Monday, October 18, 2004

Mexico al-Qa'ida 'back door' to US

Politics is going to get many people killed.

Terrorists may have found a new American blind spot

Robert Lusetich


INTELLIGENCE reports that 25 Chechen terrorism suspects have illegally entered the US from Mexico have refocused attention on a porous border from which many believe the next major attack on Americans could come.

Despite the $US9 billion ($12.326 billion) budget, and assurances from President George W. Bush that border security is tighter than it has ever been, public figures of all political stripes in the border states say the danger of al-Qa'ida infiltrating the US from Mexico has never been higher.
The Washington Times newspaper reported that a source told US intelligence officers the Chechens, seen carrying backpacks, were shepherded from northern Mexico in July through a remote mountainous region of Arizona that is notoriously difficult to patrol.

It is not known if this intelligence was behind the warning issued by the US Education Department for American schools to be vigilant after Chechen militants took over a school in Beslan, North Ossetia, last month, a tragedy that cost at least 344 lives, half of them children.

The Chechen report has angered those who have been warning for months that US borders are insecure.

"In the name of national security we must do something about our wide-open southern border," said Arizona Republican congressional candidate Stan Barnes. "We are now in a war mentality. The first duty of a country in a war situation is to protect its borders."

Experts say it is not difficult for terrorists to blend into a vast sea of an estimated 13million illegal aliens, most of them impoverished Mexicans seeking work.

To make matters worse, the Department of Homeland Security is so hopelessly overstretched that it has taken to releasing what it calls OTMs (Other Than Mexicans) because it cannot house them until it arranges for deportation hearings.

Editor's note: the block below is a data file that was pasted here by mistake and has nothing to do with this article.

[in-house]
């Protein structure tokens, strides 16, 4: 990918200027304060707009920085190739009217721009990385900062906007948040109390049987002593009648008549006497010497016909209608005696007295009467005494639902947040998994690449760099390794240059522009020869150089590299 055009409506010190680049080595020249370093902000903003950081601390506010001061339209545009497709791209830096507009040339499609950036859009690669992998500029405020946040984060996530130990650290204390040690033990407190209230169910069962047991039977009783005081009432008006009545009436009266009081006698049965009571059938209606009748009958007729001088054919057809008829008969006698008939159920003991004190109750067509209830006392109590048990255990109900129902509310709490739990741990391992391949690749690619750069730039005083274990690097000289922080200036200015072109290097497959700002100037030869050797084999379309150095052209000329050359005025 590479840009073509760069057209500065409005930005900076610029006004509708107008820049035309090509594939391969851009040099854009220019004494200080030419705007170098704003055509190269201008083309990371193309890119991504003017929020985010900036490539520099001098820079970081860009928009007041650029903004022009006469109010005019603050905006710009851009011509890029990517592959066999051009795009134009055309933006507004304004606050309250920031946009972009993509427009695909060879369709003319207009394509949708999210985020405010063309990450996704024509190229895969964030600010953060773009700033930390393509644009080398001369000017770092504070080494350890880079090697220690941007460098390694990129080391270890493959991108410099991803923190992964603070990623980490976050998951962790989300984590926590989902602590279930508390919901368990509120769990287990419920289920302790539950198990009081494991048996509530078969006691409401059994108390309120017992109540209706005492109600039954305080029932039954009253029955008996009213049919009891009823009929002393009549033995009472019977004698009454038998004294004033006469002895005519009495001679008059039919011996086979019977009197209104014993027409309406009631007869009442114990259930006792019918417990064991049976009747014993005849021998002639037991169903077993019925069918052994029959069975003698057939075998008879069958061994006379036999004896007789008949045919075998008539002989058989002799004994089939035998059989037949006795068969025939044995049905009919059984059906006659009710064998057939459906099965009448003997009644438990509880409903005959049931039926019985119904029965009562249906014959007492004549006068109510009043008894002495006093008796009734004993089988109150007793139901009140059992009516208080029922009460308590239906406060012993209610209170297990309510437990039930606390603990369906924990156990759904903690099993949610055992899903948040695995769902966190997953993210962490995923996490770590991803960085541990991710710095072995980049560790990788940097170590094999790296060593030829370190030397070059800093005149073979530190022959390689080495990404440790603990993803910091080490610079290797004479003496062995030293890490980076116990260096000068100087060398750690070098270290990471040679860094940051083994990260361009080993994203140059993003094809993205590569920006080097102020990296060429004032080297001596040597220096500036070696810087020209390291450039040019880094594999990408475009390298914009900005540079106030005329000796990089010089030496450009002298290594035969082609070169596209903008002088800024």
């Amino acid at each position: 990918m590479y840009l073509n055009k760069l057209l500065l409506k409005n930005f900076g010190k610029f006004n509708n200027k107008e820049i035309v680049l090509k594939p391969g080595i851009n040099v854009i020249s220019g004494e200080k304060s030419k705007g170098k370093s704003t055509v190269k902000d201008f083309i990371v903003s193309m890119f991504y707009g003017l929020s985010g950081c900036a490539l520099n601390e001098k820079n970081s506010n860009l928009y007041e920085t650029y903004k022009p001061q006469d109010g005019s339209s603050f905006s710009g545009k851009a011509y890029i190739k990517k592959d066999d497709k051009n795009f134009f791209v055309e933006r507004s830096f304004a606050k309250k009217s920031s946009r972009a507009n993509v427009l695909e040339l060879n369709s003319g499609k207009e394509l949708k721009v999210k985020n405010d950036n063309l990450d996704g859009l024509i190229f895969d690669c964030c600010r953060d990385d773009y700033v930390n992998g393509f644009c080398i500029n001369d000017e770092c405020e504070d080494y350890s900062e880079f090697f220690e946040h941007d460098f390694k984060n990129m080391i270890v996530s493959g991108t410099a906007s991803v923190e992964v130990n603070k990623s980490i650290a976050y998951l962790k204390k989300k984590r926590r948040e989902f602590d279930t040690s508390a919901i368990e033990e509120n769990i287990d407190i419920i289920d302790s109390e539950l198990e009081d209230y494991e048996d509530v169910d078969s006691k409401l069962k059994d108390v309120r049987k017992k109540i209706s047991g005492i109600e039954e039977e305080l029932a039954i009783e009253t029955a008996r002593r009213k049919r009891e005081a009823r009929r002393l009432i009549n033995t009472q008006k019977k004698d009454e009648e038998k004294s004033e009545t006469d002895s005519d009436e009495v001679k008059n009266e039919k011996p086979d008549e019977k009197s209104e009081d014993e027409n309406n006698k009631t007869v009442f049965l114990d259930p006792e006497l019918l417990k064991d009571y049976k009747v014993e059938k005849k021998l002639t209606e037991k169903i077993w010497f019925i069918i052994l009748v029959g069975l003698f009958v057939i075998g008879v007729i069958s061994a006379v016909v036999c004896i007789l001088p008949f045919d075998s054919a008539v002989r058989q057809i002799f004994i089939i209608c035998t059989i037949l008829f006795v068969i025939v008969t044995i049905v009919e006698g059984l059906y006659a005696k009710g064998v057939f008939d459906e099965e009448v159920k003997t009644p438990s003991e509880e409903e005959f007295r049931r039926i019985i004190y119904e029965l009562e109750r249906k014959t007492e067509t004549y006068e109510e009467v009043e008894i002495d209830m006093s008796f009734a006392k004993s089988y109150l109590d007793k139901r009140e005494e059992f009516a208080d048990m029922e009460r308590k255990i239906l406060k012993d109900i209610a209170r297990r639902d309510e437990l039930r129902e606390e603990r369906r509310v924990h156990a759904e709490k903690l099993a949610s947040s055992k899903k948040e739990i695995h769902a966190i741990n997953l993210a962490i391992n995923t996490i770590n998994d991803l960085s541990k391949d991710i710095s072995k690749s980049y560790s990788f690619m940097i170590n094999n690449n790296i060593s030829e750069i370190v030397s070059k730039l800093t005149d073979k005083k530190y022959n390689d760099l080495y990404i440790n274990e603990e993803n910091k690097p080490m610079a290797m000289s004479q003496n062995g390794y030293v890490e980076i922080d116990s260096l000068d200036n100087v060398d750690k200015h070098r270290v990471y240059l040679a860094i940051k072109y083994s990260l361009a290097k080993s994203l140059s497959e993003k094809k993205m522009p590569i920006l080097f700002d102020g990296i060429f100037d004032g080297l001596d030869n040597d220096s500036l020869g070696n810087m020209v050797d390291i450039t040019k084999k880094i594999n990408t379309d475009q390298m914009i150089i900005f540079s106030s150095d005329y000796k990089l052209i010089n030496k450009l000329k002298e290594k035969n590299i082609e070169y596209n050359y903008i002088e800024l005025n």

"If they're deemed not dangerous, they're given a notice to appear in court, and the border patrol agents even have to drive them to a bus station and watch these people get on buses for New Jersey or California," said Cathy Travis, a senior aide to veteran Texas congressman Henry Ortiz.

Fewer than 30 per cent of the OTMs released into the US actually show up for their hearings, meaning an estimated 400,000 illegal aliens are currently in the US after being caught and released.

Officially, fewer than 100 border jumpers apprehended along the Mexican borders within the last year were from nations associated with Islamic terrorism.

However, Travis said that few of these people had identification papers, and many lied and said they were from South America in order to evade attention and have a better chance of being released.

"We have heard from border patrol agents that they're being told to let people who look like they're from East Africa and the Middle East go because they say their name is Juan Pablo Garcia from Guatemala -- except that they don't speak a word of Spanish," she said.

Congressman Ortiz has said that intelligence shows al-Qa'ida working with El Salvadorean criminal gangs as well as reports of Brazilians being recruited to accompany Arabs to illegally cross the US border. If they are apprehended, the groups say they are Brazilian -- knowing there are few Portuguese-speaking border patrol agents -- and are usually released into the US.

Sheriff D'Wayne Jernigan, of Del Rio, Texas, last month publicly blasted the dubious policy after being ordered by the Homeland Security Department to release 17 captured Brazilians before they had been interrogated.

Congressmen Ortiz, a Democrat, and Henry Bonilla, a Republican, also of Texas, wrote to Mr Bush and Homeland Security Secretary Tom Ridge last month seeking an urgent solution.

"We simply cannot continue allowing US citizens to be under the mistaken impression that OTMs from countries that should raise suspicion are being detained in the US when, in fact, they are free to roam the nation at will," the congressmen wrote.

But the issue, surprisingly, has hardly made the front pages. "It's an election year," Travis explained.

"This is a very sensitive time. People on both sides have reasons not to want to talk about it. For Republicans, they don't want to upset the apple cart for Bush, while for Democrats, they know this whole issue of the border is very sensitive within the Hispanic community."

The FBI and CIA, however, are apparently very interested, especially after intelligence reported that a key lieutenant to Osama bin Laden, Adnan El Shukrijumah, was seen in Honduras and northern Mexico in recent months.



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